Get our free email newsletter with just one click

Taylor Mac review at Baby Belly

Taylor Mac is a walking piece of art. Drawing on the acknowledged traditions of drag, performance art and Quentin Crisp, this young New Yorker could also be a distant but deeper incarnation of Lindsay Kemp, or any other cross between glam rock, circus and fashion design.

The major development here is that Mac has got a voice and is an extremely talented writer and singer too. It is a rhythmic kind of prose-poetry that precedes the trendy form of rap and he therefore takes his beat from the ukulele. But as you gaze at Mac’s carefully considered headgear, make-up and attire, you also sense a connection to baroque and roccoco, and maybe even further back than that.

He claims he is channelling Proteus, the son of Oceanus, at the moment – so there is a turqoise theme to his act. And this is when you realise that the Be(a)st of Taylor Mac – which is the way he refers to his show – is more than just a showcase of random visual, poetic and satirical ideas.

His songs are mostly fantasies which range from the one about Lyn Chaney meeting Sadam Hussain to those that might cure a morning erectile dysfunction and all the way to a revolution that “won’t be masculinised”.

Occasionally he names and shames his past lovers “but he loves them” which probably makes for his most heartwarming number too. And by the end of the show – which does seem to arrive all too quickly – you certainly feel like you’ve been in a sequined, tulle-like heaven of beauty and irony.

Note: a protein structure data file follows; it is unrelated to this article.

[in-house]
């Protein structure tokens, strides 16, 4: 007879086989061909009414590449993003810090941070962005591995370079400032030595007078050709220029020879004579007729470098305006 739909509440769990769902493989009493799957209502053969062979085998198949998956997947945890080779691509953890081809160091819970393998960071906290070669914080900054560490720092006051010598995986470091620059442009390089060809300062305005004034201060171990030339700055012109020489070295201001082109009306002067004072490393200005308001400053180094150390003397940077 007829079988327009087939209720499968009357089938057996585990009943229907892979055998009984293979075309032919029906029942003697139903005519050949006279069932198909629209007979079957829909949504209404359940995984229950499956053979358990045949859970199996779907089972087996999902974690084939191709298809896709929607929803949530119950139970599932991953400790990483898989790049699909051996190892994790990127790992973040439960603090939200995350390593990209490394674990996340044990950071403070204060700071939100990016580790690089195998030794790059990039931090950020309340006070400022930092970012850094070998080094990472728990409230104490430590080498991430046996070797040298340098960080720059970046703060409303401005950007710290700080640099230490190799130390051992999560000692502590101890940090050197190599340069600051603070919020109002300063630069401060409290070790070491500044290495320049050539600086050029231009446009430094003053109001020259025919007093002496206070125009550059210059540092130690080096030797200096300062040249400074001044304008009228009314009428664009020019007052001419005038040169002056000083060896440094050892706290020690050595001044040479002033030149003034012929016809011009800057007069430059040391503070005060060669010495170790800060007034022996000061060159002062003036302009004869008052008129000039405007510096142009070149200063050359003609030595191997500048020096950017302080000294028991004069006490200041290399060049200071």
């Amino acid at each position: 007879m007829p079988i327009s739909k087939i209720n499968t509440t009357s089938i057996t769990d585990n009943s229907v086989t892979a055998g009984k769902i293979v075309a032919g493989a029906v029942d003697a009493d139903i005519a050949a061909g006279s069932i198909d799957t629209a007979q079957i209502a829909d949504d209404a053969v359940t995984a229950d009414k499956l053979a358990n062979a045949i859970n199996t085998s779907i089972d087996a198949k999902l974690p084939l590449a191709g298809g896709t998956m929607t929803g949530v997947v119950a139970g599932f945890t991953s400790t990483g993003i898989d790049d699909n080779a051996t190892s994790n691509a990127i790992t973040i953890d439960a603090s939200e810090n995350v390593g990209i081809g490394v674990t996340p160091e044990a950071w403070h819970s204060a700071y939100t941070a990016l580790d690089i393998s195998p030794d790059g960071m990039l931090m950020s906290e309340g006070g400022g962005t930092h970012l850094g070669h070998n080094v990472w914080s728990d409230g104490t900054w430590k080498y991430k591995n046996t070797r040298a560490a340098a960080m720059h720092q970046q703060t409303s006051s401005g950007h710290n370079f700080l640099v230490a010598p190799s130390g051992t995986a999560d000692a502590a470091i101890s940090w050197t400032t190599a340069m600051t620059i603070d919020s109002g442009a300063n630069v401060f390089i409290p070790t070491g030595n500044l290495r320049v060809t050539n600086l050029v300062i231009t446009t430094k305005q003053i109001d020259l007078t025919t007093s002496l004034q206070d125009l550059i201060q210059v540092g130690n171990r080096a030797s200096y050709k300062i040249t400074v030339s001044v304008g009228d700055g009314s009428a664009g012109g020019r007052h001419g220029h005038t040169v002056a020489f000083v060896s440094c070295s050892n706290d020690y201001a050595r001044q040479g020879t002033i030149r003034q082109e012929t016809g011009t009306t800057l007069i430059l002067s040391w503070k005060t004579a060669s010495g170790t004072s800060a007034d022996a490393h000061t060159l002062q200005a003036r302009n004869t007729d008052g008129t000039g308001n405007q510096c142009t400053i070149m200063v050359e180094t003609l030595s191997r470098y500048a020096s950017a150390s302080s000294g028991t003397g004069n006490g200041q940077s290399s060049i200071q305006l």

Mac has an easy, delightful stage manner, chatting to his lighting operator helpfully all the way through the show and letting the audience warm up to him without threats or tantrums. You don’t even need to scratch the facepaint surface to know that you have the real thing in front of you, only short of an entourage of acolytes for the moment.

Production Information

Baby Belly, August 3-27

Taylor Mac
David Drake
Paul Lucas Productions
Running time
55 mins

We need your help…

When you subscribe to The Stage, you’re investing in our journalism. And our journalism is invested in supporting theatre and the performing arts.

The Stage is a family business, operated by the same family since we were founded in 1880. We do not receive government funding. We are not owned by a large corporation. Our editorial is not dictated by ticket sales.

We are fully independent, but this means we rely on revenue from readers to survive.

Help us continue to report on great work across the UK, champion new talent and keep up our investigative journalism that holds the powerful to account. Your subscription helps ensure our journalism can continue.

Subscribers to The Stage get 10% off The Stage Tickets’ price